Heating Large Tent Structures

We had a brilliant question asked earlier this week about heating our SaddleSpans during the winter and so I though I’d write a little case study to explain the options available.


Last February we installed a SaddleSpan 4-Y configuration at the Bluestone Resort in Pembrokeshire.  Being February it was going to be cold and so the client was offered two choices of heating system.

The first option was to use diesel fired heaters that blow warm air under the tent into diffusers that warm up the structure.  This is very good for heating large areas but you cannot control the temperature in different parts of the tent.

The second option, and the one that was taken up, was to use a pressurised hot water system.

We used two large oil fired boilers that arrived in their own 20ft container which pumps hot water into a 2″ pipe that runs around the outside of the tent and at regular intervals pipes into small diffusers located inside that then blows warm dry air into the area.  These small diffusers can be thermostatically controlled and at  Bluestone  24 of the diffusers raised the internal temperature to 26 degrees C when the outside temperature was 2 degrees!   The system was supplied by Watkins Hire who worked closely with us to ensure that everything worked perfectly on the day.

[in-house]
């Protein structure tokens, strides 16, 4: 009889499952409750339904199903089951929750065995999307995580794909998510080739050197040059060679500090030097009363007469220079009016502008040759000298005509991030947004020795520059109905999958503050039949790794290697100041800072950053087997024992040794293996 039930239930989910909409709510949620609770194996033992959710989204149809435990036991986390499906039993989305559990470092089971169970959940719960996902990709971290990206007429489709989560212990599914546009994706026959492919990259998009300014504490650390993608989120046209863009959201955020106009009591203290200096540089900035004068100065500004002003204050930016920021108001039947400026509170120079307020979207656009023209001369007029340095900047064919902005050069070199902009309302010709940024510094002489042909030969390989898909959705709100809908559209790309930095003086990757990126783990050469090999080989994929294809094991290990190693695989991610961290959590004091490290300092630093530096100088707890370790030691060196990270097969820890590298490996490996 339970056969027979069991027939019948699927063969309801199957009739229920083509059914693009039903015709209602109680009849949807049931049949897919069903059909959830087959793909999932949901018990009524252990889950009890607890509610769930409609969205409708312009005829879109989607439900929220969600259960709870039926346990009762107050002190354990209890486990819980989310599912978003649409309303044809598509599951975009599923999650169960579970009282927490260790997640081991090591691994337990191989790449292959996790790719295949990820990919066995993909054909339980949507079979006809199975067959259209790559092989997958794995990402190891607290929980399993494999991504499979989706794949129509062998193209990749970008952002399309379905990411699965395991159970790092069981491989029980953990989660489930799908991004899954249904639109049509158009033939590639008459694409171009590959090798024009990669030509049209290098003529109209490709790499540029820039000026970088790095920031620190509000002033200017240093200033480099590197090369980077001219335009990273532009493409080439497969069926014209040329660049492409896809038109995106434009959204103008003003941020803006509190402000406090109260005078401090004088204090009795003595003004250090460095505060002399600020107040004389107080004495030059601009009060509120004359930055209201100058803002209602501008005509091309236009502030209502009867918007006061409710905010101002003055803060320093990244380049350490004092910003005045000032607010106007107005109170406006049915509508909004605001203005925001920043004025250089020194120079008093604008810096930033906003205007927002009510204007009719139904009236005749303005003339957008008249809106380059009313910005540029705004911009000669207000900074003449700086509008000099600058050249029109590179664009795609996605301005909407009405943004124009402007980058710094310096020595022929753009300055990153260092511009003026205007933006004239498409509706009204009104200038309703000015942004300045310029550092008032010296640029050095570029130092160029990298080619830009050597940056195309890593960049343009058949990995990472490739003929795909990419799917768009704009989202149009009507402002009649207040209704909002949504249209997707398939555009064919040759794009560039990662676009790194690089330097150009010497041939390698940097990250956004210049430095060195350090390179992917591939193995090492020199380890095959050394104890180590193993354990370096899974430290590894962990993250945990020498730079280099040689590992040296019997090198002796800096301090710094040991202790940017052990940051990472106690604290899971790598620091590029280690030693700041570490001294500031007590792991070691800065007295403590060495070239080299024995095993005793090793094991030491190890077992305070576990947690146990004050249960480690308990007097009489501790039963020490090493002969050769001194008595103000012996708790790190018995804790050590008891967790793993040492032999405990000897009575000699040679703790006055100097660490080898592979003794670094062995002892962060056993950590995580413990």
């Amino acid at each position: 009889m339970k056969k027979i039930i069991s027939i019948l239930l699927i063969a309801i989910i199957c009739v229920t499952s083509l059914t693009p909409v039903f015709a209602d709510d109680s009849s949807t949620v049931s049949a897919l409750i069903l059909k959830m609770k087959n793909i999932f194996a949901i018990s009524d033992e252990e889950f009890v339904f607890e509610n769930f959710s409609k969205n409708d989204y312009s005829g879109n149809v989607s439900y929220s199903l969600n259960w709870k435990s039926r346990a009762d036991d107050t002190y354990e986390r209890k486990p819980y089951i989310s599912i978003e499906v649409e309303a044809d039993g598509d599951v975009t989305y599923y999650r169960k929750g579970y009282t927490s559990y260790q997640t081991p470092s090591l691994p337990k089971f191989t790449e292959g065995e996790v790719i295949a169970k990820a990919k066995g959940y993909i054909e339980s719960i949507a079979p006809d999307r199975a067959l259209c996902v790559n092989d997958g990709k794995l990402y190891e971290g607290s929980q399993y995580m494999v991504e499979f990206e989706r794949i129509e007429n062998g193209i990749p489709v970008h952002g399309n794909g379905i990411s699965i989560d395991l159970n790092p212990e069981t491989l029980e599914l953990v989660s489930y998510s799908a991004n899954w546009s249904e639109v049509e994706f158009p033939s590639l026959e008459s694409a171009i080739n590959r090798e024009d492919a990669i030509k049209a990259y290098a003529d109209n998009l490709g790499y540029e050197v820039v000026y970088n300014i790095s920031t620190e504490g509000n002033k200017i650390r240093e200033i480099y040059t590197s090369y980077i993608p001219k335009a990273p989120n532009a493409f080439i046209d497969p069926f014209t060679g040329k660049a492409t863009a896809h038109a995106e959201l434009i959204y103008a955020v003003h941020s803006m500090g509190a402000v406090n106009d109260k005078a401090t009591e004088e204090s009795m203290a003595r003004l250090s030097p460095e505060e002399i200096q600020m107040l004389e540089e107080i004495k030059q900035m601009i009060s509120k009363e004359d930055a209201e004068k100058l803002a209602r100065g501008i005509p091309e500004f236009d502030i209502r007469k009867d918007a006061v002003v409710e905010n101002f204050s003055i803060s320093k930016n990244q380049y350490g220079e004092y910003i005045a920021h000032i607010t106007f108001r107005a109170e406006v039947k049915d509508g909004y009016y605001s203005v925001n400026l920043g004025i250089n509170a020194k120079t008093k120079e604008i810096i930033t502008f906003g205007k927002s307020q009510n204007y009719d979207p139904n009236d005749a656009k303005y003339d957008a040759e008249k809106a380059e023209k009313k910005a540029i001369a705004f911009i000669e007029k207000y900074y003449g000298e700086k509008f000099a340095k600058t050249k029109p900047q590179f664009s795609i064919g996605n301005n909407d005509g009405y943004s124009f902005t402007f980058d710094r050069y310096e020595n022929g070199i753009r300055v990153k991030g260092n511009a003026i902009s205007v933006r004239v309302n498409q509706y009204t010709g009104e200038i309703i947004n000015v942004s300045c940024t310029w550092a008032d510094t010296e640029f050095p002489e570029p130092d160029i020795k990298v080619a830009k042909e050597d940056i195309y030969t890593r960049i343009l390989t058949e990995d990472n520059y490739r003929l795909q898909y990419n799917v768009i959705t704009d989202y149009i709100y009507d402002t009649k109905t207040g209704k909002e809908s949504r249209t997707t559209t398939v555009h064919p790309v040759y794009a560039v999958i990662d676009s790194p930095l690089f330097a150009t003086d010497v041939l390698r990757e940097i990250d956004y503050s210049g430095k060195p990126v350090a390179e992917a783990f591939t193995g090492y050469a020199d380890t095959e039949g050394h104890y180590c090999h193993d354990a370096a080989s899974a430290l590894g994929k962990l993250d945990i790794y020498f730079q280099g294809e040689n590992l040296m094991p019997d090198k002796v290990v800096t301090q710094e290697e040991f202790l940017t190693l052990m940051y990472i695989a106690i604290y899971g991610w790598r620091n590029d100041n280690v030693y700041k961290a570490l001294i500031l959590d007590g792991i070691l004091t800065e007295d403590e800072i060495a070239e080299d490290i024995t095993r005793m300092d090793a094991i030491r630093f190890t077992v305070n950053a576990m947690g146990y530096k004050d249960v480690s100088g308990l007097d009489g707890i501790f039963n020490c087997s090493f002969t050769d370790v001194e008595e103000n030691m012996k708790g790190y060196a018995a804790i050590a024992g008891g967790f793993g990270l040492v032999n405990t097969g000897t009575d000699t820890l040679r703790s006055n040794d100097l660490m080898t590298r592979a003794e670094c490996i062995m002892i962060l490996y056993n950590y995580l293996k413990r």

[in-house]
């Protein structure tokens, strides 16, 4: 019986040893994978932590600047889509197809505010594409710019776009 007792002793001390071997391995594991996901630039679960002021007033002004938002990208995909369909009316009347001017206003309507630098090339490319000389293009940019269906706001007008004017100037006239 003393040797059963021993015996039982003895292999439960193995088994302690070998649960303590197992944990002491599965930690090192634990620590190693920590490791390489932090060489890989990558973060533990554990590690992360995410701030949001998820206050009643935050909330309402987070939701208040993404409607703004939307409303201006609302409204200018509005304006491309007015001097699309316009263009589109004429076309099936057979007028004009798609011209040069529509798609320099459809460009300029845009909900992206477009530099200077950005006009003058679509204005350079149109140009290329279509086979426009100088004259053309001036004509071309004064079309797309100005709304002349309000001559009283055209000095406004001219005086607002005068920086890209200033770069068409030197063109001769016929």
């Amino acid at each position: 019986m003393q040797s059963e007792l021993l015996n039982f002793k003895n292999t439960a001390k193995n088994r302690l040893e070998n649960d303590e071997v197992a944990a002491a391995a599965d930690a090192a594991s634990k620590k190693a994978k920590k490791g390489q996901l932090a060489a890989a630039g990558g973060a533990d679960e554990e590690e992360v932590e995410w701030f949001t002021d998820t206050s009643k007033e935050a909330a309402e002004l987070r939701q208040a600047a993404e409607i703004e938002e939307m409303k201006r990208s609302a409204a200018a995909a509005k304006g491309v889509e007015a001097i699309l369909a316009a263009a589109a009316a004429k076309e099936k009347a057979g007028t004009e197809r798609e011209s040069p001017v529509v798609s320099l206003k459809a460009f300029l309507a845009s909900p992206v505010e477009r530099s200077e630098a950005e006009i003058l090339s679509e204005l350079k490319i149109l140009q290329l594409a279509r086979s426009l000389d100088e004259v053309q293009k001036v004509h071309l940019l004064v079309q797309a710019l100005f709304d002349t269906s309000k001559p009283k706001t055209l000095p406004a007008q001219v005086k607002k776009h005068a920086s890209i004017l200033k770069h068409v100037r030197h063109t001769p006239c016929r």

Having warm dry air heating a large structure is essential when it is cold outside.  Using traditional space heaters that generate damp heat creates terrible condensation problems to the point where it can seem like it’s raining inside.  Having water dripping onto a guest speaker at a conference or the bride and groom at their wedding breakfast is really not a good thing.

With the correct heating solution in place we are able to supply our SaddleSpan structures throughout the year and that gives you great flexibility of choice.

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